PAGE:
The present study revealed that TMED3 overexpression increased cell proliferation and cell cycle progression in breast cancer cell lines. Underlying mechanisms involved effects on cell cycle related proteins. TMED3 overexpression increased the percentage of breast cancer cells in S phase and the expression of cyclin D1, cyclin E, CDK2, CDK4 and CDK6 proteins. Cyclin D1 regulates the G1/S cell cycle checkpoint by phosphorylating retinoblastoma protein (pRB) complex, increasing the expression of cyclin E, and triggering uncontrolled cell growth and proliferation.21,22 Cyclin D1-CDK4/6 complexes and cyclin E-CDK2 complexes also control G1-S phase transition.23,24 To the authors’ knowledge, this is the first study to show that TMED3 induces G1/S phase arrest to promote breast cancer cell growth, playing a key role in the molecular mechanisms of carcinogenesis in the breast.
Increased migration and adhesion are important characteristics of cancer cells that are associated with metastasis and poor prognosis. The present study showed that silencing TMED3 significantly decreased the migration and invasion of breast cancer cells. Conversely, TMED3 overexpression significantly increased the migration and invasion of breast cancer cells, potentially explaining the association between TMED3 overexpression and worse overall survival in the patients with breast cancer in this study. Further, silencing TMED3 decreased the expression of migration-related proteins, while TMED3 overexpression significantly increased the expression of migration-related proteins. These results imply that TMED3 has migration- and invasion-promoting effects in breast cancer cells.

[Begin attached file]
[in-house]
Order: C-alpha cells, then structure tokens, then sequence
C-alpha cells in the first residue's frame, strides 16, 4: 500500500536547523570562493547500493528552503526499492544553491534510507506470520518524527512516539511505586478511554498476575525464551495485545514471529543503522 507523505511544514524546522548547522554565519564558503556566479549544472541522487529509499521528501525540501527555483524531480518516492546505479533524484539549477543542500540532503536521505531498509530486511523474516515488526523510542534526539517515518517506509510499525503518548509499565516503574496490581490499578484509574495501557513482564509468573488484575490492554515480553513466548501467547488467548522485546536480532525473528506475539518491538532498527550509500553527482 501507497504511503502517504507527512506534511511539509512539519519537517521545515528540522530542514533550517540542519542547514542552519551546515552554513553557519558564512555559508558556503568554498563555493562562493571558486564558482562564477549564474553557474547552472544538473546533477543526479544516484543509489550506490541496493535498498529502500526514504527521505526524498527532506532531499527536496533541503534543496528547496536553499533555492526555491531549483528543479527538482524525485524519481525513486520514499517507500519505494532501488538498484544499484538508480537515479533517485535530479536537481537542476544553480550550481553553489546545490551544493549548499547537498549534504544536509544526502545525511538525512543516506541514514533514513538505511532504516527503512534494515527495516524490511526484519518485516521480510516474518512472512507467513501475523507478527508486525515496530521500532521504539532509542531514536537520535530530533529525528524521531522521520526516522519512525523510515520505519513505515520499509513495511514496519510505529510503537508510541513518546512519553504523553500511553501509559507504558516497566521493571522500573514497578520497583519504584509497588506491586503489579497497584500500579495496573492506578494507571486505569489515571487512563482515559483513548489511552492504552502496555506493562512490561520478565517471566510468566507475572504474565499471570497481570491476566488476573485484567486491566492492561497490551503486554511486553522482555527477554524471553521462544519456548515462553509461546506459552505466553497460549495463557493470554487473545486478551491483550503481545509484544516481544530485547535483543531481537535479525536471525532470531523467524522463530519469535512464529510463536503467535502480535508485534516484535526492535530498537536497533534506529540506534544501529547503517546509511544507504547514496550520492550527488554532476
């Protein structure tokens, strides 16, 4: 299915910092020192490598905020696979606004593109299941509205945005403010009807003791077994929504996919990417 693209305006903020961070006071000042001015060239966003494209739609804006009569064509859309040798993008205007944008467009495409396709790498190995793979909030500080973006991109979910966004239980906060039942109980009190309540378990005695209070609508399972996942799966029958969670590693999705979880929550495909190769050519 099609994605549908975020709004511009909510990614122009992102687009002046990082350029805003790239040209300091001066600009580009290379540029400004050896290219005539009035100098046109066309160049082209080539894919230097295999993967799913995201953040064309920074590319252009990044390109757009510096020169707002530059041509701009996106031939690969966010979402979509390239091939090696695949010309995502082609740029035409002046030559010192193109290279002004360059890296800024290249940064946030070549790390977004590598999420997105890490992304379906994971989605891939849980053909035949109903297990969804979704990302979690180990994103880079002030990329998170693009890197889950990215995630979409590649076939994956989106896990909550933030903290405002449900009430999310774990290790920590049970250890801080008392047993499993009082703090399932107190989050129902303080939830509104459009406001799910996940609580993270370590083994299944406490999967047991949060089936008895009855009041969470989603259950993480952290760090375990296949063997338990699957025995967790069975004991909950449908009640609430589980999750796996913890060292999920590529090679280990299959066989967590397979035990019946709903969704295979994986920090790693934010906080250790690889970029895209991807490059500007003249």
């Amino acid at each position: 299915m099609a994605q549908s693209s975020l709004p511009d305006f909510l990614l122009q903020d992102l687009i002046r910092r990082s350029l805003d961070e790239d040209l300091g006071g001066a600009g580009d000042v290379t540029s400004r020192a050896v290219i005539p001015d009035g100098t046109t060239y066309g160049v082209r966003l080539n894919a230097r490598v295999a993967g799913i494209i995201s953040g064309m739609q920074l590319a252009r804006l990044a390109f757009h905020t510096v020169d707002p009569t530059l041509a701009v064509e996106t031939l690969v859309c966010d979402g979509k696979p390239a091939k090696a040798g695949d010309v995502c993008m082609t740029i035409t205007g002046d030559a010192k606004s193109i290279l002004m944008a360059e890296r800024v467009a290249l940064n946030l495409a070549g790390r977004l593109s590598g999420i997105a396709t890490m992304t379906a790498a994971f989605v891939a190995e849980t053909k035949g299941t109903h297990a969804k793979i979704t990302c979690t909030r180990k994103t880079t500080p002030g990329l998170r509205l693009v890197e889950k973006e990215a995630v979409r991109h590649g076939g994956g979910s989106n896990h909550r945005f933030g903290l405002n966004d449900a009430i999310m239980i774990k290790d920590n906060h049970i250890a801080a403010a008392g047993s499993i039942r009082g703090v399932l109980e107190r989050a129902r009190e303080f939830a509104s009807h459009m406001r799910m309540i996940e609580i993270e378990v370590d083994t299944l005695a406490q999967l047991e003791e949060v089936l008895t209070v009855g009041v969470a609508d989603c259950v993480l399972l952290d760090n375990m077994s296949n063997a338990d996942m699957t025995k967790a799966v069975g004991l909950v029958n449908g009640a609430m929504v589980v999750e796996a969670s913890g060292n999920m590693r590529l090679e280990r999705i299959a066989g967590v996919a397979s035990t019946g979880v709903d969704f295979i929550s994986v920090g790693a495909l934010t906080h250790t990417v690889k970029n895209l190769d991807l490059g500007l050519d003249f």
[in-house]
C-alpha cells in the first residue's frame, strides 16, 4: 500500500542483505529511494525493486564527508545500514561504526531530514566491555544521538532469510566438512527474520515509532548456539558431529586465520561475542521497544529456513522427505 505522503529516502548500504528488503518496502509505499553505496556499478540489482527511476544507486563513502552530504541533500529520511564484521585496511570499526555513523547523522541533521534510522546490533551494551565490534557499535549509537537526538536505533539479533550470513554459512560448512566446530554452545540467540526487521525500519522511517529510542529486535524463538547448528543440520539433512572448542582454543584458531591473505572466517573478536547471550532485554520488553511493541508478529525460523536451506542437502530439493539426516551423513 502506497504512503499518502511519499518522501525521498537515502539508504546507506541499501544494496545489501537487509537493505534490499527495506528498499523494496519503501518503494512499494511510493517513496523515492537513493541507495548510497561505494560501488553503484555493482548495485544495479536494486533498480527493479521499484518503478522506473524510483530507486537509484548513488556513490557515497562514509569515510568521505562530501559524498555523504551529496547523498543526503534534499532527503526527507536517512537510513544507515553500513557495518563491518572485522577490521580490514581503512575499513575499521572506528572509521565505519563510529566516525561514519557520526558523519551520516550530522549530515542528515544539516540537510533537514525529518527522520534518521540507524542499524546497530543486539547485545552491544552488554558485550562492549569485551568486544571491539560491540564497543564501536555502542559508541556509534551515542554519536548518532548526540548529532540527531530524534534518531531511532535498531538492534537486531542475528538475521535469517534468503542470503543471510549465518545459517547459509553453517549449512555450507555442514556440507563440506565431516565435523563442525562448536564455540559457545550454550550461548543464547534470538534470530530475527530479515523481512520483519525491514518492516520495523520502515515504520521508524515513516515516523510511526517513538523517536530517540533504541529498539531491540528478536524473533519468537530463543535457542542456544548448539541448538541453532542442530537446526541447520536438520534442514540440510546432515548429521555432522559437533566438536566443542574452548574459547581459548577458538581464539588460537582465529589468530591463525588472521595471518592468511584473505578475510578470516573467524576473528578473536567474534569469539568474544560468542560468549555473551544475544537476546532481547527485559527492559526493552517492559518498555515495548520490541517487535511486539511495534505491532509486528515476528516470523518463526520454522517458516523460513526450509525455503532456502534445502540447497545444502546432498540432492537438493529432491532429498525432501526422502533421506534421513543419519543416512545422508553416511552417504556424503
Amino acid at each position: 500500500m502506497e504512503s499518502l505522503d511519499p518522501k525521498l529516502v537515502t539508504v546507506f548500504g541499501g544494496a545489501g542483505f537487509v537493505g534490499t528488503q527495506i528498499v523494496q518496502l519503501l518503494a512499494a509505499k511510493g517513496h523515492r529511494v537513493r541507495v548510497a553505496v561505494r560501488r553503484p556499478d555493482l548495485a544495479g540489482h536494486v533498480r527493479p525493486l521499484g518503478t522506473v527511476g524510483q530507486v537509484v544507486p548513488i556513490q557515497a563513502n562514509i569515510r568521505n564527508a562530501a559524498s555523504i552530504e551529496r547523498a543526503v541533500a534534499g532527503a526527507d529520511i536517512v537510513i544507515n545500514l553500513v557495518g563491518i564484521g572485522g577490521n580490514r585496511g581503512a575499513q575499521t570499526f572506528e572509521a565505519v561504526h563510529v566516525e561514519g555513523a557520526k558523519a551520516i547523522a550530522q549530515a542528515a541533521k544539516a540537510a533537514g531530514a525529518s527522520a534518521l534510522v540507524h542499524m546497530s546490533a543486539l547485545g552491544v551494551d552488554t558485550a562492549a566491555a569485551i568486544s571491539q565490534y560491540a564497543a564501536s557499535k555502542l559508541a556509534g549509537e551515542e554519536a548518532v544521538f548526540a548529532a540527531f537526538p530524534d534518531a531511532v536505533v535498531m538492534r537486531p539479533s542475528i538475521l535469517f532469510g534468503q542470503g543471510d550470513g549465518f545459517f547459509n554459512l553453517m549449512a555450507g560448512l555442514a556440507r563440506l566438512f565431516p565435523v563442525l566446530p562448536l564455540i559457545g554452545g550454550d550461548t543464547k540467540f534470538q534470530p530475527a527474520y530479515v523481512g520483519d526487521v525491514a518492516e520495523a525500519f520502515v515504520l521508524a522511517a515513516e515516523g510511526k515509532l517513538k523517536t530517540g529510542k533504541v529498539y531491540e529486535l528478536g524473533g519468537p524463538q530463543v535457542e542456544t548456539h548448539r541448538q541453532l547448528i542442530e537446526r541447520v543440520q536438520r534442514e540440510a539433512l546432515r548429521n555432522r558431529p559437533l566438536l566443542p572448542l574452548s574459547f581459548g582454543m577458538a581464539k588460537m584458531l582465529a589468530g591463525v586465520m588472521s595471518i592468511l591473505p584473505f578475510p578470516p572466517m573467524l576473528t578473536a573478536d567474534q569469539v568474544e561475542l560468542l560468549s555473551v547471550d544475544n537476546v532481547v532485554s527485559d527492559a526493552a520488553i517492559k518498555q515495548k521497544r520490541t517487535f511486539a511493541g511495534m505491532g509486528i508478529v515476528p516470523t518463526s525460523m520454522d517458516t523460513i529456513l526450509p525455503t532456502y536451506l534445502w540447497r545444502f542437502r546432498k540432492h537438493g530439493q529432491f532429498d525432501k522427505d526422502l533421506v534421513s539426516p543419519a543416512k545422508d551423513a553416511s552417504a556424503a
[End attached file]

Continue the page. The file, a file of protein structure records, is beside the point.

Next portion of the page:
Evidence suggests that overactivation of Wnt/β-catenin signaling plays a key role in the development of breast cancer.25 Increased levels of β-catenin have been associated with metastasis and poor prognosis in patients with breast cancer.18,26 During Wnt/β-catenin signaling, β-catenin translocates from the cytoplasm into the nucleus where it associates with T-cell factor/lymphoid enhancer-binding factor (TCF/LEF) transcription factors and regulates downstream target genes, including those that affect cell proliferation, invasion and tumor progression, such as cyclin D1, c-myc and MMP7.27–31 Canonical Wnt signaling is mediated by β-catenin, whose degradation is controlled by a complex containing Axin2.32 In the present study, immunofluorescence staining revealed that TMED3 overexpression resulted in substantial accumulation of β-catenin in the cytoplasm and nucleus and Axin2 in the cytoplasm of MCF-7 cells. We speculate that the tumor-promoting effects of TMED3 are associated with activation of Wnt/β-catenin signaling. Accordingly, TMED3 overexpression increased expression of β-catenin and Axin2 and a complex series of downstream target genes of Wnt/β-catenin signaling, including cyclin D1, c-myc, MMP7 and TCF4. These effects were reversed by silencing β-catenin or Axin2. These results demonstrate that TMED3 promoted the proliferation and migration of breast cancer cells by activating Wnt/β-catenin signaling. Mechanistically, our results differ from previous reports that suggest TMED3 may be negatively modulated by miR-188-2p.13